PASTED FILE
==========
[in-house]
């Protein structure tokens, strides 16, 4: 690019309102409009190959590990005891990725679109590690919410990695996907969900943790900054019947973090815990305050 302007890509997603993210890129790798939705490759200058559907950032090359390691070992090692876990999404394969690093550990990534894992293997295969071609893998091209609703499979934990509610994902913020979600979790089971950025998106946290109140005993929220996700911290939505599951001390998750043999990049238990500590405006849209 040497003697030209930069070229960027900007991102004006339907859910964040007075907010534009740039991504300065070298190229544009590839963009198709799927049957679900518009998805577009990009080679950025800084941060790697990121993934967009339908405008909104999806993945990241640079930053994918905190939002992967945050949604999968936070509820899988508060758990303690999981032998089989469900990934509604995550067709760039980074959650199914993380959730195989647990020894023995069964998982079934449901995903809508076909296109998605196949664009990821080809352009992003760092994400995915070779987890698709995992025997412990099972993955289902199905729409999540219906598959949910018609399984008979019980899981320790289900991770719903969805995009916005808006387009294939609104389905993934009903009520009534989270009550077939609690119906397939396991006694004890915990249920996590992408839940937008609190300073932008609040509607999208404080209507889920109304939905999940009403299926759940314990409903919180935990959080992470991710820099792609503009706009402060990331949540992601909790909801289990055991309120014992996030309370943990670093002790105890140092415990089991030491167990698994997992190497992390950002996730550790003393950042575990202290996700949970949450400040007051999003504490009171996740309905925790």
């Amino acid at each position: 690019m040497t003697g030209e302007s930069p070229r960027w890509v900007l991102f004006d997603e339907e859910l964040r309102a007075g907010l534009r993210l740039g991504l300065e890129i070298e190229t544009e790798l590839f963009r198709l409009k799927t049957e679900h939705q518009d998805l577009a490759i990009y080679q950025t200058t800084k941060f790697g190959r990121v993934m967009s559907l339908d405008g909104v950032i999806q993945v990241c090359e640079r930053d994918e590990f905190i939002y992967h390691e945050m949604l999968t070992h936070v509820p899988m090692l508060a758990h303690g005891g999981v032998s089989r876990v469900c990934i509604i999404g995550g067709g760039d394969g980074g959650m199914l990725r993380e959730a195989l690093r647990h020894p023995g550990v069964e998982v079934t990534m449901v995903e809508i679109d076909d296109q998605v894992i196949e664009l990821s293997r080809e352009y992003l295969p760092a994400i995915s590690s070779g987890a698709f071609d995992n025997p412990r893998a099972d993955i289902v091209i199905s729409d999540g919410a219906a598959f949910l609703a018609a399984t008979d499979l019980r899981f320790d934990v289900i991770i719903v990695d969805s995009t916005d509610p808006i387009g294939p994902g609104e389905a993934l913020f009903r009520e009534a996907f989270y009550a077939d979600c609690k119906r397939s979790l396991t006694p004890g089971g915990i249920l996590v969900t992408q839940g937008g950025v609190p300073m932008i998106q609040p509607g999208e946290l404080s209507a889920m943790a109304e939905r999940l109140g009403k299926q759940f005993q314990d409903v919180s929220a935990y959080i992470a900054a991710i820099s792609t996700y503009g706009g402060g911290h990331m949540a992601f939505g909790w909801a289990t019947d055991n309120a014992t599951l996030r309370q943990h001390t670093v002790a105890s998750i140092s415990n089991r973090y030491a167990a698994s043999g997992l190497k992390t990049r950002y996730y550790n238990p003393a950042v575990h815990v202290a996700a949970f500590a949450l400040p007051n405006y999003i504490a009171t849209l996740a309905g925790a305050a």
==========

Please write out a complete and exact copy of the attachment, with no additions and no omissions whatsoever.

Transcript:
[in-house]
């Protein structure tokens, strides 16, 4: 690019309102409009190959590990005891990725679109590690919410990695996907969900943790900054019947973090815990305050 302007890509997603993210890129790798939705490759200058559907950032090359390691070992090692876990999404394969690093550990990534894992293997295969071609893998091209609703499979934990509610994902913020979600979790089971950025998106946290109140005993929220996700911290939505599951001390998750043999990049238990500590405006849209 040497003697030209930069070229960027900007991102004006339907859910964040007075907010534009740039991504300065070298190229544009590839963009198709799927049957679900518009998805577009990009080679950025800084941060790697990121993934967009339908405008909104999806993945990241640079930053994918905190939002992967945050949604999968936070509820899988508060758990303690999981032998089989469900990934509604995550067709760039980074959650199914993380959730195989647990020894023995069964998982079934449901995903809508076909296109998605196949664009990821080809352009992003760092994400995915070779987890698709995992025997412990099972993955289902199905729409999540219906598959949910018609399984008979019980899981320790289900991770719903969805995009916005808006387009294939609104389905993934009903009520009534989270009550077939609690119906397939396991006694004890915990249920996590992408839940937008609190300073932008609040509607999208404080209507889920109304939905999940009403299926759940314990409903919180935990959080992470991710820099792609503009706009402060990331949540992601909790909801289990055991309120014992996030309370943990670093002790105890140092415990089991030491167990698994997992190497992390950002996730550790003393950042575990202290996700949970949450400040007051999003504490009171996740309905925790």
């Amino acid at each position: 690019m040497t003697g030209e302007s930069p070229r960027w890509v900007l991102f004006d997603e339907e859910l964040r309102a007075g907010l534009r993210l740039g991504l300065e890129i070298e190229t544009e790798l590839f963009r198709l409009k799927t049957e679900h939705q518009d998805l577009a490759i990009y080679q950025t200058t800084k941060f790697g190959r990121v993934m967009s559907l339908d405008g909104v950032i999806q993945v990241c090359e640079r930053d994918e590990f905190i939002y992967h390691e945050m949604l999968t070992h936070v509820p899988m090692l508060a758990h303690g005891g999981v032998s089989r876990v469900c990934i509604i999404g995550g067709g760039d394969g980074g959650m199914l990725r993380e959730a195989l690093r647990h020894p023995g550990v069964e998982v079934t990534m449901v995903e809508i679109d076909d296109q998605v894992i196949e664009l990821s293997r080809e352009y992003l295969p760092a994400i995915s590690s070779g987890a698709f071609d995992n025997p412990r893998a099972d993955i289902v091209i199905s729409d999540g919410a219906a598959f949910l609703a018609a399984t008979d499979l019980r899981f320790d934990v289900i991770i719903v990695d969805s995009t916005d509610p808006i387009g294939p994902g609104e389905a993934l913020f009903r009520e009534a996907f989270y009550a077939d979600c609690k119906r397939s979790l396991t006694p004890g089971g915990i249920l996590v969900t992408q839940g937008g950025v609190p300073m932008i998106q609040p509607g999208e946290l404080s209507a889920m943790a109304e939905r999940l109140g009403k299926q759940f005993q314990d409903v919180s929220a935990y959080i992470a900054a991710i820099s792609t996700y503009g706009g402060g911290h990331m949540a992601f939505g909790w909801a289990t019947d055991n309120a014992t599951l996030r309370q943990h001390t670093v002790a105890s998750i140092s415990n089991r973090y030491a167990a698994s043999g997992l190497k992390t990049r950002y996730y550790n238990p003393a950042v575990h815990v202290a996700a949970f500590a949450l400040p007051n405006y999003i504490a009171t849209l996740a309905g925790a305050a």